Capacity Crowd Sees J. Seward Pace Collegians
Kingsport basketball fans really had a chance to howl Wednesday night when “Z” Buda's 'All-Stars snatched a 57-52 win from Hazel Walker's invading Arkansas Travelers before a capacity crowd of 500 half-hysterical fans at the Civic Auditorium.
John Seward started the game with a set shot from the side line to put the All-Stars in a slim 2-0 lead but Mary Alice Hatcher bounced back with a double-decker to tie the game but again Seward popped in his famous one-handed shot to put the All-Stars out front.
Mary Alice Hatcher paced the Travelers in scoring with 18 points while little 5 foot 2 Stubby Winter closely followed with 14.
Winter had fans howling with her antics and scored 12 of her 14 points with set shots and the other two were made by her famous piggy back play.
At the halftime intermission Hazel Walker challenged anyone to a free throw dual but only one person accepted her challenge, John Seward. Each player tossed 15 free tosses, Hazel hit all 15 shots while Seward got three.
John Seward, who made the All American team at Duke University in 1943 paced the All-Stars to their victory by splitting the basket with 16 counters and was followed by Gene Derrick with 14.
Gene Pollick, who hails from East Tennessee State College was held to 12 points.
“Z” Buda's' All-Star band appeared at the auditorium which played at the end of each quarter and staged a 30 minute show at the halftime.
The All-Stat quintet retained their record of never being beaten by a professional team. Last year they finished with 23 win one loss record. They lost to' Peerless Woolen Mills of North Carolina.
Most rules were cast aside for this game as only one foul shot was throughout the entire tilt. John Lovall had the privilege of making this one.
Here are the stats on team captain Hazel Walker, who is a member of the Women's Basketball Hall of Fame, induction class of 2001.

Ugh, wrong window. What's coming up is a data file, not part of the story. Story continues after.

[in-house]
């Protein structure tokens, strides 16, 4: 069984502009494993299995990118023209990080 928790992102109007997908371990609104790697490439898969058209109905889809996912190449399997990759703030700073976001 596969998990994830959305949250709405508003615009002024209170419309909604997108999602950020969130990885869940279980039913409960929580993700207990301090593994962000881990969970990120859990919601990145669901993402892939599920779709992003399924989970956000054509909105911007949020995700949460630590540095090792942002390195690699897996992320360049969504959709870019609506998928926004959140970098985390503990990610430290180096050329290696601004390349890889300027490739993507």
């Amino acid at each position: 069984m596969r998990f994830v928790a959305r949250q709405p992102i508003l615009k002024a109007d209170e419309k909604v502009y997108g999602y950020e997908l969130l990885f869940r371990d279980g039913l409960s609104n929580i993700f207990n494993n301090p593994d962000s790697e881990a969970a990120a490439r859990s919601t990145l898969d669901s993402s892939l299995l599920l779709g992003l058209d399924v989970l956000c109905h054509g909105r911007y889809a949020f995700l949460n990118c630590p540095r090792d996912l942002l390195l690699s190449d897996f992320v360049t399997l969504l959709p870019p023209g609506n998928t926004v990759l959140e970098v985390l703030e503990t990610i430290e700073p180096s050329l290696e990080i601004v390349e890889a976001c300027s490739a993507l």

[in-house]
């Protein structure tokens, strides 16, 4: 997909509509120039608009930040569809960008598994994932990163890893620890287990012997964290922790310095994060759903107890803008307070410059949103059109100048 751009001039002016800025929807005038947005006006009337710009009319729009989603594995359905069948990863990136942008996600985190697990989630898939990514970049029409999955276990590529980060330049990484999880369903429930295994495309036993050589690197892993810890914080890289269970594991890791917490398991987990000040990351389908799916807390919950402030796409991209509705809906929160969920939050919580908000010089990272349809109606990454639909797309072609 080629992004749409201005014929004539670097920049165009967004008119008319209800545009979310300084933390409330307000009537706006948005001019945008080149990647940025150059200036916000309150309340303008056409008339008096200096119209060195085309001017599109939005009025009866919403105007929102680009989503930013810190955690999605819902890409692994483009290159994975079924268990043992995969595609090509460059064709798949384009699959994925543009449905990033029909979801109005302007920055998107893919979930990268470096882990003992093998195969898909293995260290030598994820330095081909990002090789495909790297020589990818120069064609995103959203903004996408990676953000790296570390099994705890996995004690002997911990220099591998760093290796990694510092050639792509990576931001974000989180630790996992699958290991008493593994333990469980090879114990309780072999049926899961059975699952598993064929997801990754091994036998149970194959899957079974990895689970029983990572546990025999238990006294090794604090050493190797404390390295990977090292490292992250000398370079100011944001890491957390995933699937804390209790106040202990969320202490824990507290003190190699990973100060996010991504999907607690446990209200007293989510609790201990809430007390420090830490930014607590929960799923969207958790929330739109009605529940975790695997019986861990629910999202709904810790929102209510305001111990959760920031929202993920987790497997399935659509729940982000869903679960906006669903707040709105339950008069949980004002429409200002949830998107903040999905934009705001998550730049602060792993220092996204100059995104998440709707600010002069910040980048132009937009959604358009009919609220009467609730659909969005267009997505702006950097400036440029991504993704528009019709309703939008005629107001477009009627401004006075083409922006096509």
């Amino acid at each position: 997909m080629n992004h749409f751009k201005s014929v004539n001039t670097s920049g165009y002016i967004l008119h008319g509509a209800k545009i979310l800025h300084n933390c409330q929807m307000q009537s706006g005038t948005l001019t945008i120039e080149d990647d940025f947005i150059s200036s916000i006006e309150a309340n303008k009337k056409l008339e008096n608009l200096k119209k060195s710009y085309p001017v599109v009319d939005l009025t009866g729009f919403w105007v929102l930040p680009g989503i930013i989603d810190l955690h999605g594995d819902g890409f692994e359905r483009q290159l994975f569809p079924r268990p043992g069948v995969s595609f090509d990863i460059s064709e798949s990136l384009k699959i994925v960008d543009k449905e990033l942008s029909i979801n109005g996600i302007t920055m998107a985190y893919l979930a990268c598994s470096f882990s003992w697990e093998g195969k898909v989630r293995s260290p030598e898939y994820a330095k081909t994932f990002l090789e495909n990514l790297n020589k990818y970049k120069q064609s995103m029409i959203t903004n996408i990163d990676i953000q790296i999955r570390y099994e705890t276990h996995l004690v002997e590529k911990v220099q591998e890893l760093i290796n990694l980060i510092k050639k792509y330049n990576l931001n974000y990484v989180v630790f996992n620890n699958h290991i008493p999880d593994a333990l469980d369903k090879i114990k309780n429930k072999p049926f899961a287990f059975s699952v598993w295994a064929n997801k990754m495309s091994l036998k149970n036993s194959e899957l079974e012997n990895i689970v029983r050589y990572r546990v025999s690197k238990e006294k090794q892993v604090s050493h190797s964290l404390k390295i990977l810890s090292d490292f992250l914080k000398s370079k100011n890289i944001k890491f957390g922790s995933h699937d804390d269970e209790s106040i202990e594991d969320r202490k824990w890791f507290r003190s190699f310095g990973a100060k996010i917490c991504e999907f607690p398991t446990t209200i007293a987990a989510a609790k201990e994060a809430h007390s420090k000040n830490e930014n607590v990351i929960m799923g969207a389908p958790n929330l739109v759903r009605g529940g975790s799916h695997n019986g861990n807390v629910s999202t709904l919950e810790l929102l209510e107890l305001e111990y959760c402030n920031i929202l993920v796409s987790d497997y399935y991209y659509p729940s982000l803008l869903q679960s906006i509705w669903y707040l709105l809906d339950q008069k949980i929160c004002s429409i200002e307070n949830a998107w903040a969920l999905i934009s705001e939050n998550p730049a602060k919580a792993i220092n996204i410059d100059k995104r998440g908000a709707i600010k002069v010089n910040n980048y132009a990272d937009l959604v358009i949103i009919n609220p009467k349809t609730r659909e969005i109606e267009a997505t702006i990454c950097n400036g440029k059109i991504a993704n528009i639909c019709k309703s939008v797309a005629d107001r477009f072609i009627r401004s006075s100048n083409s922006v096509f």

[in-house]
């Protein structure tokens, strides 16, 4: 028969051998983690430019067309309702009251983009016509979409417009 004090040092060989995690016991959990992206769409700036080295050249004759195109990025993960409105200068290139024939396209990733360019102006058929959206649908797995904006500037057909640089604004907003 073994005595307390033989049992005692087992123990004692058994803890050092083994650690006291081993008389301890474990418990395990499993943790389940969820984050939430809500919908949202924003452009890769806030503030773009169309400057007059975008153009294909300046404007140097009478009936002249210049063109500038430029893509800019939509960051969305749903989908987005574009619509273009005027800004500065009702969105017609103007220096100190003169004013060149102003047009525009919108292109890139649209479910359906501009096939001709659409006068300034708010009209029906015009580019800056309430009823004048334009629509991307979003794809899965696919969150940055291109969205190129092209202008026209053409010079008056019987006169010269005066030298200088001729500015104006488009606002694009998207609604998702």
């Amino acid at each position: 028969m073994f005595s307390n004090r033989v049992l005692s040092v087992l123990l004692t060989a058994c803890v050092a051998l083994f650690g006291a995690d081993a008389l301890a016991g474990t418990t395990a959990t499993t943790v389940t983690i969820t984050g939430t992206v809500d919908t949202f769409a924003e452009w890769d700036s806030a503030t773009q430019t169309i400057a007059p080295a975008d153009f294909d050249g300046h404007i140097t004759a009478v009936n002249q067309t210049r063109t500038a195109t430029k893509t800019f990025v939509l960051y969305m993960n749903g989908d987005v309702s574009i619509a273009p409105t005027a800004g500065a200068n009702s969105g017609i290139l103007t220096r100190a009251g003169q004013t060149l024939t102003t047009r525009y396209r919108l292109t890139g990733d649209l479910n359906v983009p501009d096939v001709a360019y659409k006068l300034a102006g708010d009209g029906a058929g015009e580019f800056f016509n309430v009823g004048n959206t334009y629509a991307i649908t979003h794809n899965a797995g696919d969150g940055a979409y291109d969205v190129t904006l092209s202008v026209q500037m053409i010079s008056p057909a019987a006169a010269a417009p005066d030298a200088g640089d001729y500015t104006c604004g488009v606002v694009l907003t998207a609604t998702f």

Hazel Walker (1914 - 1990)
· A 7-time AAU All-American
· Played for five different teams during her 14-year amateur career, winning four AAU national championships with the Tulsa Business College Stenos (1934) and Little Rock's Lewis and Norwood Flyers (1937, 1940, 1941) as well as posting four runner-up finishes and advancing to the Final Four three more times
· Named Most Valuable Player of the 1942 AAU National Tournament
· Proclaimed National Free Throw Champion six times (1938, 1939, 1940, 1943, 1945, 1946)
· Also won a pair of International Free Throw titles (1944, 1945)
· Selected as the Associated Press Female Athlete of the Year in 1940
· Involved in professional basketball for 19 years, including three seasons with Olson's All American Red Heads (1946-49) before beginning her own barnstorming squad, Hazel Walker's Arkansas Travelers (1949-65), which played only men's teams using men's rules
· Playing career spanned 37 years (1928-1965), from high school until her retirement as a professional player at the age of 51
1934-Tulsa Business College Stenos-AAU National Championship
1937-Lewis-Norwood Flyers-AAU National Championship
1938-National Free Throw Champion
1939-National Free Throw Champion
1940-National Free Throw Champion
1940-Lewis-Norwood Flyers-AAU National Championship
1940-Associated Press Female Athlete of the YEar
1941-Lewis-Norwood Flyers-AAU National Championship
1942-Most Valuable Player-AAU National Tournament
1943-National Free Throw Champion
1944-International Free Throw Champion
1945-International Free Throw Champion
1945-National Free Throw Champion
1946-National Free Throw Champion
1946-1949-Three seasons with the ALL-AMERICAN RED HEADS
1949-1965-HAZEL WALKER'S ARKANSAS TRAVELERS
1959-Inducted into the Arkansas Hall of Fame
2001-Inducted into the Women's Basketball Hall of Fame